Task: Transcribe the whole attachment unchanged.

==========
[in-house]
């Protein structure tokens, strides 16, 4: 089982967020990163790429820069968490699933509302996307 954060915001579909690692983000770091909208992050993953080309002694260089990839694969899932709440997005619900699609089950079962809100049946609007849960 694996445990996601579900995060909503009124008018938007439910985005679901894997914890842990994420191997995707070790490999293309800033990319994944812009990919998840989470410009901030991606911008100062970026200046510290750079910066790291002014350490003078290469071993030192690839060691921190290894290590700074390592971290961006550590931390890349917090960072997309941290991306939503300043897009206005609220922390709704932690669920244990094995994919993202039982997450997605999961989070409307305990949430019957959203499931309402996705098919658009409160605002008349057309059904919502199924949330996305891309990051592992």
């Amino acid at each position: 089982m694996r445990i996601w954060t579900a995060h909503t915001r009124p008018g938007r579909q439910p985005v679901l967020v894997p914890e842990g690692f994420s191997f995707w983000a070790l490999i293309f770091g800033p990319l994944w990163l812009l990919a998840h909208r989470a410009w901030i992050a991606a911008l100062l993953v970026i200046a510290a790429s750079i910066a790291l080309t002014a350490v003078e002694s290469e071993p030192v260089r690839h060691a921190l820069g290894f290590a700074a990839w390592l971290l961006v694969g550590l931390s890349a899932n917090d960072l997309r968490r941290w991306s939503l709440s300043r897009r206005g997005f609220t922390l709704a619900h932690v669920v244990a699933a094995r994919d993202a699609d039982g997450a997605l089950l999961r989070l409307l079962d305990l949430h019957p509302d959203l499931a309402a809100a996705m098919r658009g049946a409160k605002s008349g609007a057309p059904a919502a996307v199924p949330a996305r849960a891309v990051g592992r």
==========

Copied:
[in-house]
């Protein structure tokens, strides 16, 4: 089982967020990163790429820069968490699933509302996307 954060915001579909690692983000770091909208992050993953080309002694260089990839694969899932709440997005619900699609089950079962809100049946609007849960 694996445990996601579900995060909503009124008018938007439910985005679901894997914890842990994420191997995707070790490999293309800033990319994944812009990919998840989470410009901030991606911008100062970026200046510290750079910066790291002014350490003078290469071993030192690839060691921190290894290590700074390592971290961006550590931390890349917090960072997309941290991306939503300043897009206005609220922390709704932690669920244990094995994919993202039982997450997605999961989070409307305990949430019957959203499931309402996705098919658009409160605002008349057309059904919502199924949330996305891309990051592992």
């Amino acid at each position: 089982m694996r445990i996601w954060t579900a995060h909503t915001r009124p008018g938007r579909q439910p985005v679901l967020v894997p914890e842990g690692f994420s191997f995707w983000a070790l490999i293309f770091g800033p990319l994944w990163l812009l990919a998840h909208r989470a410009w901030i992050a991606a911008l100062l993953v970026i200046a510290a790429s750079i910066a790291l080309t002014a350490v003078e002694s290469e071993p030192v260089r690839h060691a921190l820069g290894f290590a700074a990839w390592l971290l961006v694969g550590l931390s890349a899932n917090d960072l997309r968490r941290w991306s939503l709440s300043r897009r206005g997005f609220t922390l709704a619900h932690v669920v244990a699933a094995r994919d993202a699609d039982g997450a997605l089950l999961r989070l409307l079962d305990l949430h019957p509302d959203l499931a309402a809100a996705m098919r658009g049946a409160k605002s008349g609007a057309p059904a919502a996307v199924p949330a996305r849960a891309v990051g592992r």